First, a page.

The Loss of Dating with COVID.

In long and short term romances, living together or not, single or coupled up.

image by Jonathan Castellon from

Dating has been delivered a blow with the arrival of COVID. This includes people who are single and dating around, those already in a committed relationship, as well as people who live with their partner.

Short or long-term. Married or not. Monogamous or not.

COVID has impacted dating in all relationship types, and in many ways that are disappointing, difficult, even entail significant loss.

We should admit, acknowledge, and even allow ourselves to mourn this, which can feel validating, is healthier, might help us to feel less alone with the resulting feelings of upset about this. Pondering and exploring these feelings and losses also will ultimately help us not to taking dating for granted when we do have these opportunities again.

Here are a few of those current dating losses and relationship challenges:

With COVID, we cannot easily go out on dates

At least not safely healthwise and while feeling good about it.

Typical dates like dinner out, drinks in an atmospheric bar, attending a sporting event, going to a comedy show, seeing a live performance, getting tea and coffee in a cute cafe, browsing a bookstore, brunch, museums, trying a group exercise class together, much of this cannot happen right now, and the things that can still happen carry significant risk to one’s health.

Even escaping for a romantic weekend away, or for longer-term couples, traveling and adventuring together, these are also not really possible at the moment. Not to the degree we might long for anyway.

All of this takes away from the novelty, growth, and excitement of dating. It diminishes a sense of anticipation and things to look forward to. It limits the possibility of fledgling relationships in terms of their flourishing and thrill, and it stifles and hobbles longer-term relationships with more monotony, less space in the relationship, and less novelty.

Wearing a mask or first dates over Zoom?

Not so much.

Talk about a destroyer of the excellent sexual tension that dating entails. It’s exciting getting dressed up for your date(s). Part of what makes dating thrilling and sexy is sitting across from one another and feeling electricity, a connection. The jitters that come with going out on a date with someone new are wiped out over a screen. Letting the tension build in person as you spend time together cannot be replaced or replicated with cell phones or laptops. Noticing their body language in person. Flirting and banter in person.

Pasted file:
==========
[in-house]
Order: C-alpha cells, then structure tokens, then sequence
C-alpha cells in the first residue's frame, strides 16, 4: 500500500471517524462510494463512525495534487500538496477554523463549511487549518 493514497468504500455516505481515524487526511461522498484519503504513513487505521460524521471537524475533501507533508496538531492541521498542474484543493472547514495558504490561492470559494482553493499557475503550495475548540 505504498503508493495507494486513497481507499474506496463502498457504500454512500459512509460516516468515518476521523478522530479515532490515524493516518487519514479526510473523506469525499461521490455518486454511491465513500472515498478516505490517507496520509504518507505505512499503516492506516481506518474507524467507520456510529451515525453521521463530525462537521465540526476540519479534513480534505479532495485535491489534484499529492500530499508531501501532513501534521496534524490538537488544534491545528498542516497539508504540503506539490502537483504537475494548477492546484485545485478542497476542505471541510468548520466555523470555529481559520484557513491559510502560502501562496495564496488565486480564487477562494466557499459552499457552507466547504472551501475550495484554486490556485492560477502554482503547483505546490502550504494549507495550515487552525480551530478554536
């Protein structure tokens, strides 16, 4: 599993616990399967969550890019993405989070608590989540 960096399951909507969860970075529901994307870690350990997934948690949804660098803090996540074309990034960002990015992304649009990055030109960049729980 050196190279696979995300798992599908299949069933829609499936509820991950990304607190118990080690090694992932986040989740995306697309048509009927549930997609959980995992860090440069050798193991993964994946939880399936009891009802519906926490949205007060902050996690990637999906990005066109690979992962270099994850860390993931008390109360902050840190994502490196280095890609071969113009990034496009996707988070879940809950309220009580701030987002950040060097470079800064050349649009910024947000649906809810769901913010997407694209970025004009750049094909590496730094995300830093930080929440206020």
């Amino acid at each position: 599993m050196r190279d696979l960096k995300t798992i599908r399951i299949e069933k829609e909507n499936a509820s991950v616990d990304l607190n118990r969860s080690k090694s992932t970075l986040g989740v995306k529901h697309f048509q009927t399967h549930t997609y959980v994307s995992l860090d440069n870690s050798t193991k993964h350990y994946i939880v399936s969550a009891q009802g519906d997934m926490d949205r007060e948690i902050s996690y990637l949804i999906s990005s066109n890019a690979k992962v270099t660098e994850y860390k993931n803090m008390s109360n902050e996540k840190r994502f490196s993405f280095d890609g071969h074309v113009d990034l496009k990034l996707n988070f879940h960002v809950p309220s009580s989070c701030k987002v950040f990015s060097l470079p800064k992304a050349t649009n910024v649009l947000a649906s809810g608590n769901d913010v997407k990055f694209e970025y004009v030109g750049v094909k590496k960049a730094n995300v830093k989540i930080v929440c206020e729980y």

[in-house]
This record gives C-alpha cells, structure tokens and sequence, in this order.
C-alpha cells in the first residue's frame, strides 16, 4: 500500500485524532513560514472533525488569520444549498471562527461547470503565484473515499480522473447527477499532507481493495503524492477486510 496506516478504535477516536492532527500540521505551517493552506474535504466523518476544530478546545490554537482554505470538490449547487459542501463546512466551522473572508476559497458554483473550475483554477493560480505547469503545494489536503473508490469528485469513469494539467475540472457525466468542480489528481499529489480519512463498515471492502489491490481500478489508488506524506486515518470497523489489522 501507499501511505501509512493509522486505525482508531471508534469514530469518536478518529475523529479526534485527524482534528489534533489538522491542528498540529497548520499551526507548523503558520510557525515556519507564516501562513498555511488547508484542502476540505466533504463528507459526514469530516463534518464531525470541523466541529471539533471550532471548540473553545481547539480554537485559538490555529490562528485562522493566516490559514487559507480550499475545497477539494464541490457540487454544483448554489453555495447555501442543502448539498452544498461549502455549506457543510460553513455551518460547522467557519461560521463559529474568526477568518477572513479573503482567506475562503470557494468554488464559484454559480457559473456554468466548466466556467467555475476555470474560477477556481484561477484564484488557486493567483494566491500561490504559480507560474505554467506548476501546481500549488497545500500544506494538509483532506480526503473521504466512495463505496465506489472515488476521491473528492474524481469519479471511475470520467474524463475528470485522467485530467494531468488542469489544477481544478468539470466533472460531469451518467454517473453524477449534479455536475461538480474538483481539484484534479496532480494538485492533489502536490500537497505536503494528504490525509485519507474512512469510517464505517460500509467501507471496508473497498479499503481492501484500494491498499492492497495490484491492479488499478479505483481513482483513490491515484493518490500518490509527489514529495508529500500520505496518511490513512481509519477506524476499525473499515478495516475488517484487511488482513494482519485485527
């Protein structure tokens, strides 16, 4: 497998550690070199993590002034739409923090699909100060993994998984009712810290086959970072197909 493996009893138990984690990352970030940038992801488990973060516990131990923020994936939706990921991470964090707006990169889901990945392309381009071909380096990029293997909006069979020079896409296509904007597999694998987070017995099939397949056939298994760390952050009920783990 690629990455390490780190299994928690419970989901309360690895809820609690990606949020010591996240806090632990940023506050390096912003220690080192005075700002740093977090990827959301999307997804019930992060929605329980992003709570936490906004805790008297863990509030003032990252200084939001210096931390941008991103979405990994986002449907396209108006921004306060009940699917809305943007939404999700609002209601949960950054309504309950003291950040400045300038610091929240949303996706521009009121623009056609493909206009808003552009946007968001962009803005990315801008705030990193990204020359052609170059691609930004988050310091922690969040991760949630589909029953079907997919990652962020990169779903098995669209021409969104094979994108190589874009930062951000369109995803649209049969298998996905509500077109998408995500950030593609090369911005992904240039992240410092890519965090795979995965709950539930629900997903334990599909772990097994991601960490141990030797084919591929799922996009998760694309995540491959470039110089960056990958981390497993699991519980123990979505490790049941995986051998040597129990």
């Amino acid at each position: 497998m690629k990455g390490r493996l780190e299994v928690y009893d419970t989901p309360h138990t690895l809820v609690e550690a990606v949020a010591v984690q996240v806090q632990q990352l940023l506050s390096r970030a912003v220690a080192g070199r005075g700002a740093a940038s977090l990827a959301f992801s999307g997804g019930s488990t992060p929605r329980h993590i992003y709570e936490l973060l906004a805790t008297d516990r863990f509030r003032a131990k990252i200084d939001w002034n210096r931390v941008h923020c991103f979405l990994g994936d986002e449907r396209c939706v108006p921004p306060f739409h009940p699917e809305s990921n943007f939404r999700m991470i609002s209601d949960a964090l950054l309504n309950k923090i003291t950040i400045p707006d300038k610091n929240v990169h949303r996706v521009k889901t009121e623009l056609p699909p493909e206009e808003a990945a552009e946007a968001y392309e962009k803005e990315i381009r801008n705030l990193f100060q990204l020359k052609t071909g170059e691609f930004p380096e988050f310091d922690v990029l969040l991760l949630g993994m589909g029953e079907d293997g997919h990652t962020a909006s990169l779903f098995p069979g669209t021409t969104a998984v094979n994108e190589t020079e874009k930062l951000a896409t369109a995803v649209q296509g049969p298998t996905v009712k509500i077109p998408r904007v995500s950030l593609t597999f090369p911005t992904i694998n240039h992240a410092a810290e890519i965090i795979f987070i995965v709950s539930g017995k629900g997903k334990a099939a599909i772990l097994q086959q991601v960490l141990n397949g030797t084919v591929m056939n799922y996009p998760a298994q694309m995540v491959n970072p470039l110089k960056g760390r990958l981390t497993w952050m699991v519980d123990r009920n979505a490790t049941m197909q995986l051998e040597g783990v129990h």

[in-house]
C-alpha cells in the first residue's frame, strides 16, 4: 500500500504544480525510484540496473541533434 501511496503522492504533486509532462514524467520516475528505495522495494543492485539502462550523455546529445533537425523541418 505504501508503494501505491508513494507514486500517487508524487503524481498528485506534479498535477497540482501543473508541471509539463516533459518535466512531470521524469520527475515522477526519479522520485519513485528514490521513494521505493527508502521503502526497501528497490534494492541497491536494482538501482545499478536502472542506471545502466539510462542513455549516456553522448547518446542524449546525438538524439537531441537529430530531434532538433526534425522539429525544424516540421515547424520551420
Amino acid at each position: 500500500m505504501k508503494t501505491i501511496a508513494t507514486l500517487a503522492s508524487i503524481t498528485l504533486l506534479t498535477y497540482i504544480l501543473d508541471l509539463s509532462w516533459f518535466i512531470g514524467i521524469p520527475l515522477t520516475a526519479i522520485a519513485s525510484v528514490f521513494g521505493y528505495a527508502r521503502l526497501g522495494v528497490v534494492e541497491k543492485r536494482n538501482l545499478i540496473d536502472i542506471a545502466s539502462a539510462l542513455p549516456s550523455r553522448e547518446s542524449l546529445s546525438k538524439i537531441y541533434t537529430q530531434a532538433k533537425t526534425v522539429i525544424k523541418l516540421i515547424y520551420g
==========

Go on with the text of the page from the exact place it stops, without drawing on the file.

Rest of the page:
Masks diminish and take away from all of this significantly. And trying to date over Zoom? This deflates much of the chemistry, elation, and sense of anticipation when looking at someone over a screen instead of experiencing them in person.

The anticipation of a kiss used to be sexy

Now it’s scary.

Do I risk it? Potentially getting really sick to kiss this new person who I like, with whom I may or may not go on to have a significant relationship? Is it worth it? What a huge bummer and loss. This takes away so much from the joy and titillation of dating. And from a significant, beautiful aspect of it (those first kisses and first times getting physically closer). It replaces feelings of buzz, tension, and wonder with fear, anxiety, and worry. And this is a very sad thing.

No more getting dressed up, excited with anticipation, and leaving the house to do something different and fun

This applies to both short and long-term relationships.

Now, dating is taking walks outside or hanging out at home. As in, non-dating.

Experiencing, planning, and embarking on novel, interesting, outside-the-house moments, activities, and experiences to look forward to, to breathe new life into your relationship, to break up the day-to-day stuff, to bond over, and to get to see and remember different facets and sides of your partner (such as watching them play hockey, or observing them interact with others at a party or seeing them all dressed up and out among other people), most of this has been put on hold. And that is a major loss.

More difficult to find an opportunity for personal space and to miss each other

Instead, a lot of couples are finding they are now always together. Especially in cases where both are working from home and they live together.

There is little to no chance for novel activities, both together and as individuals at the moment. People are not really able to get out and do things in society right now as they used to. There is less space in a lot of people’s romantic relationships currently. And there is less chance to miss each other.